However, there are clearly many differences in the way we communicate over long distances, the most notable of which is speed. This is most evident in relation to written forms of communication. In the past, letters would take days to arrive at their destination. In contrast, an email arrives almost instantaneously and can be read seconds after it was sent. In the past, if it was necessary to send a short message, for example at work, a memo could be passed around the office, which would take some time to circulate. This is different from the current situation, in which a text message can be sent immediately.
Another significant difference is the range of communication methods. Fifty years ago, the tools available for communicating over long distances were primarily the telephone and the letter. By comparison, there are a vast array of communication methods available today. These include not only the telephone, letter, email and text messages already mentioned, but also video conferences via software such as Skype or mobile phone apps such as Wechat, and social media such as Facebook and Twitter.
In conclusion, methods of communication have greatly advanced over the past fifty years. While there are some similarities, such as the forms of communication, there are significant differences, chiefly in relation to the speed of communication and the range of communication tools available. There is no doubt that technology will continue to progress in future, and the advanced tools which we use today may one day also become outdated.
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Below is a checklist for compare and contrast essays. Use it to check your own writing, or get a peer (another student) to help you.
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College Essays include a complete sequence of activities and exercises that will guide and help students, step by step, in the process of comparing and contrasting two subjects in a standard essay format. It is highly suggested for the students to have at least basic knowledge of essay structure and constituents before working on the essay in order to understand the concepts better.
A comparison displays how two topics are alike or similar; a contrast displays how two topics are dissimilar or different. Students must identify adequate statements for contrast essay and write appropriate thesis statements and concluding statements to end the comparison and contrast essay. Essay writing in short will give students practice in clear and logical reasoning.
What are Contrast Essays?Back to Top
An essay academic essay consists of an introductory paragraph or the introduction, three supporting paragraphs called the body, and a concluding paragraph or conclusion. All five paragraphs must be associated to discuss one single topic. Writing an essay helps students to sort out and consolidate ideas, and think them through clearly. A comparison and contrast essay observes the similarities or one can call it “compares” and/or “contrasts” differences between two items in order to make a point. Below are few examples of comparison and contrast ideas:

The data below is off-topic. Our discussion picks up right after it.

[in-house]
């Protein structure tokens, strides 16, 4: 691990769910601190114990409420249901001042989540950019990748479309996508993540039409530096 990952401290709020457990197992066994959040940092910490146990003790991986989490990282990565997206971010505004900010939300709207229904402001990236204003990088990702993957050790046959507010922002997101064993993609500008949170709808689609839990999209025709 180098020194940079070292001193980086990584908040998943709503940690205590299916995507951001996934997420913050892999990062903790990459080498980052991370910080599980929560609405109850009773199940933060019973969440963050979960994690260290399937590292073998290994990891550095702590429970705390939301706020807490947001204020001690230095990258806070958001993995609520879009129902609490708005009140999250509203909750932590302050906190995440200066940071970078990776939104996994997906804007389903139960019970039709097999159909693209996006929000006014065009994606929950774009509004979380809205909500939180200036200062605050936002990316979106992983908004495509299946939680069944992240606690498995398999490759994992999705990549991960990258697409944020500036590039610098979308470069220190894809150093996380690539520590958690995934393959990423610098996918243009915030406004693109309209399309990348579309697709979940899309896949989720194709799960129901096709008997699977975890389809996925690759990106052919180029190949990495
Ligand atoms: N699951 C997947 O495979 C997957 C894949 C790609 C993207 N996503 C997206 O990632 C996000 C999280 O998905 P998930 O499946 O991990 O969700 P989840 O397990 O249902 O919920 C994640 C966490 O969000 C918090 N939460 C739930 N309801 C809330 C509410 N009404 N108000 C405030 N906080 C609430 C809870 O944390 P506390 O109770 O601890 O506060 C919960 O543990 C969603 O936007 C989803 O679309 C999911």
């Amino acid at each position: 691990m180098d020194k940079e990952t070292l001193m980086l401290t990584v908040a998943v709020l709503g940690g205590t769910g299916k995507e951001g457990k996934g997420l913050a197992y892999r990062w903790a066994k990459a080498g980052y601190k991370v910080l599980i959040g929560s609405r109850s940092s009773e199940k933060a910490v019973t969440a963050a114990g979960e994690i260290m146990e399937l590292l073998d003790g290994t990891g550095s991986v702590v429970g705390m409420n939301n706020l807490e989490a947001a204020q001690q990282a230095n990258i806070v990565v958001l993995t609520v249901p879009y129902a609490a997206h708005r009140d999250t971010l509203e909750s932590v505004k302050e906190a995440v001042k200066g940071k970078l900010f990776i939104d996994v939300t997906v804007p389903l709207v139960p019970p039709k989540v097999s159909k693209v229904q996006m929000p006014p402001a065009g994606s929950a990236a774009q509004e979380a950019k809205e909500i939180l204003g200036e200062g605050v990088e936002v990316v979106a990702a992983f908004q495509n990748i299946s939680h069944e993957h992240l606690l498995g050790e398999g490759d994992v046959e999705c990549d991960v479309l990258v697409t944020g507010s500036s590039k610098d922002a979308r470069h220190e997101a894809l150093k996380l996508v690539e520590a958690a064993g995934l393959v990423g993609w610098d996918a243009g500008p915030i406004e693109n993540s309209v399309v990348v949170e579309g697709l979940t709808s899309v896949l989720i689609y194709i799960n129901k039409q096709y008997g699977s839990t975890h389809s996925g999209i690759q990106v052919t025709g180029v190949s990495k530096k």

- Compare / contrast two professions
- Compare / contrast two colleges
- Compare / contrast two bikes
In all the cases the similarities and differences lead to a convincing definite conclusion which is an important feature of the comparison and contrast essay. This essay focuses on a common thought process, as we tend to use it in our day to day lives whenever we make decisions.
The comparison or contrast essays should make a point or serve a purpose. Often such essays do one of the following: ƒ
- Clarify something indefinite or not well understood. ƒ
- Lead to a fresh understanding or new way of observing something. ƒ
- Bring one or both of the subjects into shriller focus. ƒ
- Show that one subject is better than the other.
Comparison/ Contrast Essay OutlineBack to Top
In a Comparison or contrasted essay select objects that are related in some way, so they can be compared or contrasted. Choose a process of progress that works well with organizing idea. Use precise and relevant examples for support. Give equal conduct to both components that you is being discussed. Compare according to a single planned idea. Use transitional words or phrases to help readers understand the similarities and differences in the subject. Conclude the paper by restating or paraphrasing the thesis, summarizing the main points, and give the reader the final ‘so what’ - of the major similarities and/or differences discussed.
- The two subjects must make sense to compare or contrast. For instance you can compare two soccer teams , but not a cricket team and soccer team. By way of selecting a topic, remember that a student is not supposed to be describing the two things they’re writing about.
- The introduction should state the reason for comparison or contrast for instance which is the most desirable or lesser desirable of the two.